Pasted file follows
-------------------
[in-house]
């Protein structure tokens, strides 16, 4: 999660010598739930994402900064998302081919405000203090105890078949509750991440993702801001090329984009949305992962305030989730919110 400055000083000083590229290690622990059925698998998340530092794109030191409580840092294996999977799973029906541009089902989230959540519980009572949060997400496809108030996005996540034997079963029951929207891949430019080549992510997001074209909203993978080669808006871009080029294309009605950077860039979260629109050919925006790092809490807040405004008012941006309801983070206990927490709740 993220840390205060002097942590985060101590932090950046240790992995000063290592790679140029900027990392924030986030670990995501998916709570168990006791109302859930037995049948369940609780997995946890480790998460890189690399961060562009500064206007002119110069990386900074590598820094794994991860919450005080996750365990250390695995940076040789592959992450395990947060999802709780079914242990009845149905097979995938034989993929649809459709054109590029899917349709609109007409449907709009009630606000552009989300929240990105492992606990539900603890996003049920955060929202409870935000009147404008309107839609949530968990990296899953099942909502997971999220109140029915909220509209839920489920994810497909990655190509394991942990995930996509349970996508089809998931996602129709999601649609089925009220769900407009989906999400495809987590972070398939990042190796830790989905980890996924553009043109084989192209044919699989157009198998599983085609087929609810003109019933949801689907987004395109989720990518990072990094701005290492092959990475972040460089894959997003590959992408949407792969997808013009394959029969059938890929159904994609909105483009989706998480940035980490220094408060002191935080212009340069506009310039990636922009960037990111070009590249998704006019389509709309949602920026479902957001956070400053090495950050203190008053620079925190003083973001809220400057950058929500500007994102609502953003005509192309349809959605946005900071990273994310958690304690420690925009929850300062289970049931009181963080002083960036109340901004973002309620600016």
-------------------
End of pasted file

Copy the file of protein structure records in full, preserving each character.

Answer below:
[in-house]
């Protein structure tokens, strides 16, 4: 999660010598739930994402900064998302081919405000203090105890078949509750991440993702801001090329984009949305992962305030989730919110 400055000083000083590229290690622990059925698998998340530092794109030191409580840092294996999977799973029906541009089902989230959540519980009572949060997400496809108030996005996540034997079963029951929207891949430019080549992510997001074209909203993978080669808006871009080029294309009605950077860039979260629109050919925006790092809490807040405004008012941006309801983070206990927490709740 993220840390205060002097942590985060101590932090950046240790992995000063290592790679140029900027990392924030986030670990995501998916709570168990006791109302859930037995049948369940609780997995946890480790998460890189690399961060562009500064206007002119110069990386900074590598820094794994991860919450005080996750365990250390695995940076040789592959992450395990947060999802709780079914242990009845149905097979995938034989993929649809459709054109590029899917349709609109007409449907709009009630606000552009989300929240990105492992606990539900603890996003049920955060929202409870935000009147404008309107839609949530968990990296899953099942909502997971999220109140029915909220509209839920489920994810497909990655190509394991942990995930996509349970996508089809998931996602129709999601649609089925009220769900407009989906999400495809987590972070398939990042190796830790989905980890996924553009043109084989192209044919699989157009198998599983085609087929609810003109019933949801689907987004395109989720990518990072990094701005290492092959990475972040460089894959997003590959992408949407792969997808013009394959029969059938890929159904994609909105483009989706998480940035980490220094408060002191935080212009340069506009310039990636922009960037990111070009590249998704006019389509709309949602920026479902957001956070400053090495950050203190008053620079925190003083973001809220400057950058929500500007994102609502953003005509192309349809959605946005900071990273994310958690304690420690925009929850300062289970049931009181963080002083960036109340901004973002309620600016």